Welcome back for part two of my little series on carbs.

Click here, if you missed part one.

I decided that after all these years of working out, that it’s about time for me to learn more about carbs, and make sure I’m getting enough carbs before I workout.

I did some research to learn about carbs, and I thought I’d share with you what I learned.

Below are links to the articles I checked out.


Chargers’ strong safety Bob Sanders was named to MuscleProdigy.com’s “The 30 Most Jacked NFL Football Players” list. (ICON Sports)

The Role of Carbohydrates in Exercise and Physical Performance

Sports Nutrition For Young Adults #4 – Carbohydrates

Nutrition and athletic performance

Carbohydrates in sport nutrition

Nutrition for Everyone: Basics: Carbohydrates

Sports Nutrition – How Carbohydrate Provides Energy for Exercise – Carbs

Nutrition for the Athlete

How Many Carbs Do I Need for Working Out?

Note:  Before changing your diet, or applying any of these tips, consult with your doctor.  I tried my best to make sure this information came from what appeared to be reliable sources, but I can’t personally back their claims.

Let’s finish up.


Lesson #7 – Carbs aren’t the Only Foods You Need For Energy


In “Nutrition and athletic performance”, which was written by David C. Dugdale, III, MD from the University of Washington School of Medicine, says that not getting enough of any of the following five items can lead to fatigue, and can hurt your performance on the field.


• Calories

• Carbohydrates

• Fluids

• Iron, vitamins, and other minerals

• Protein

But how much do you need of each group?

Dugdale proceeds to explain that the amount of each group you need depends on the following:

• The type of sport

• The amount of training

• The time you spend in the activity or exercise

But once you figure those things out, you’ll then need to make sure you figure out:

• How soon before exercising is best for you to eat

• How much food is the right amount for you

So there’s a lot to it.



Lesson #8 – You Should Eat Carbs Before Your Activity, if You’ll Be Moving for Over an Hour


For best results, Dr. Dugdale says that you should consume carbs before your activities, if you’re going to be moving for over an hour.

So if you’re going to practice, or to a game, you should make sure you’re getting some carbs in you before you go out.

A few examples of foods you can eat, according to Dr. Dugdale, are a cup of yogurt, a glass of fruit juice, or an English muffin with jelly.


Lesson #9 – If You Can, You Should Get Carbs DURING Activity, as Well


Dr. Dugdale goes on to mention that you should get some carbs in you during your workout as well.

He was nice enough to give us examples of things you can eat/drink to satisfy this need:

• Five to 10 ounces of a sports drink every 15 to 20 minutes

• Two to three handfuls of pretzels

• One-half to two-thirds cup of low-fat granola



Lesson #10 – You Should Eat Carbs AFTER The Workout as Well


After we finish with the physical activity, we need to consume more carbs to build back up the glycogen storage that we took away from during the activity.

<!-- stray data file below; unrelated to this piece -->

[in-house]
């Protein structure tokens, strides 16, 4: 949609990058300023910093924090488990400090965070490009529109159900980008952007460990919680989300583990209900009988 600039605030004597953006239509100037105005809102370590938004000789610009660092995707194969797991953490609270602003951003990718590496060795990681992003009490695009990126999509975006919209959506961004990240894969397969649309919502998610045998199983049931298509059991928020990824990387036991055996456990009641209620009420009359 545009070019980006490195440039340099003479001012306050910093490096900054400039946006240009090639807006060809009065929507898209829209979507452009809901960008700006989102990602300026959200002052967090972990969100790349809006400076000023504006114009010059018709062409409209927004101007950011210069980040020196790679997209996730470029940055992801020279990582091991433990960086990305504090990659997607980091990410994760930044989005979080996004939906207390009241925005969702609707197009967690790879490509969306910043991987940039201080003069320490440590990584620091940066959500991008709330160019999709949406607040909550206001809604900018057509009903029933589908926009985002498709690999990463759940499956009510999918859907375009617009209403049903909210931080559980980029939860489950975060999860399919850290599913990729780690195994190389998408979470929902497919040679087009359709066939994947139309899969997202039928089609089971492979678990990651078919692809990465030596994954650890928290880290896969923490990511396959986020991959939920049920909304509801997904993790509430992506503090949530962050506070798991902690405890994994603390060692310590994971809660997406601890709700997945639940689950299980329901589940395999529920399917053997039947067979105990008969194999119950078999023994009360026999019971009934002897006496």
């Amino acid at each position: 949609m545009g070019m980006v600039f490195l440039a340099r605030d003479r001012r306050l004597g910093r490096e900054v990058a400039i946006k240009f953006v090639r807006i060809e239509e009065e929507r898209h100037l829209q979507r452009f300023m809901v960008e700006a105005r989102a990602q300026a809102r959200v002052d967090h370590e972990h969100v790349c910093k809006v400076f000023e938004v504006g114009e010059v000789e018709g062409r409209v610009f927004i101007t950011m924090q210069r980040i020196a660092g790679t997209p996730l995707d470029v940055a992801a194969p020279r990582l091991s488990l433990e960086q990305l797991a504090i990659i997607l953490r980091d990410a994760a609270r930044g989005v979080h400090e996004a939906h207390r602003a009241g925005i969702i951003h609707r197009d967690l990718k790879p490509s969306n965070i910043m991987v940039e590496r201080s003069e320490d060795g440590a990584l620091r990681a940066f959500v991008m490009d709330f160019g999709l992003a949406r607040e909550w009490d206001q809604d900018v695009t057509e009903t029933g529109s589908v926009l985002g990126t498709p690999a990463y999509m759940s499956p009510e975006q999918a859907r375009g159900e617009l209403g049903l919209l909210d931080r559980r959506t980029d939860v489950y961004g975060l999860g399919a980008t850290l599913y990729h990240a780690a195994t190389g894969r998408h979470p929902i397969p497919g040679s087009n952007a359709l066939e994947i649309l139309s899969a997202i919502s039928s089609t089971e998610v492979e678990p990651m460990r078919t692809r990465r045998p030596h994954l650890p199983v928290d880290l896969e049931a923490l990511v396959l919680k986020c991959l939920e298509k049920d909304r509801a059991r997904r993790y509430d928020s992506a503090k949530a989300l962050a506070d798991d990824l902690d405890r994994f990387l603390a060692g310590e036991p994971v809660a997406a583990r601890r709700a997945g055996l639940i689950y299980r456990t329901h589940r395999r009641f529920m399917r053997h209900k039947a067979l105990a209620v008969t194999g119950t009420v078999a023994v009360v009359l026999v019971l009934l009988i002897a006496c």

Dr. Dugdale recommends that, within 30 minutes after finishing the activity, that we eat “…a granola bar, small bagel with jelly, or sweetened cereal, or drink 12 to 16 ounces of an energy drink or fruit punch.”

If your activity lasted for longer than 90 minutes, he recommends that you get even more carbs in you afterwards, about 2 hours later, possibly with some protein.

This is because the carbs stored in your muscles are enough to supply the energy you need, if your activity lasts less than 90 minutes.

Examples include trail mix with nuts, a sports bar, yogurt, or granola.



Lesson #11 – Planning for an Event Over 90 Minutes?  Eat High – Carb Diet Two-to-Three Days Ahead


In the “Nutrition for the Athlete” article (posted at the Colorado State University website), they recommend that you eat a high-carb diet two to three days before, which will allow you to “stock-up” on the glycogen storage.

Apparently, this practice is pretty beneficial and popular:

Long distance runners, cyclists, cross-country skiers, canoe racers, swimmers and soccer players report benefits from a pre-competition diet where 70 percent of the calories comes from carbohydrates.


Lesson #12 – What if You’re Short on Time, Are Simple Carbs OK?


This was my concern.  I know complex carbs are preferred, but when I wake up, I’m in the gym within 45 minutes, so I don’t have the two-to-three hours necessary for complex carbs to break down.

From what I read, it’s ok to take simple carbs if you’re short on time.

The good thing, is I don’t have to eat candy to get them, I can eat  fruits and still get the carbs I need, plus I can get some nutrients from them.


Lesson #13 – What Fruits Have the Most Carbs?


In case you wanted to know, the fruits that have the most carbs are apples (10.5g), grapefruits (whole 23g), bananas (26g), pears (12g), pineapples (12g), and melons (26g).

There’s a couple others that have high carb content as well.

The chart on this page gives you the amount of carbs for most fruits.


So I hope you learned something new and beneficial.  I know I did.

Click here to let me know about any topics that you’d like to see covered here at G2TL

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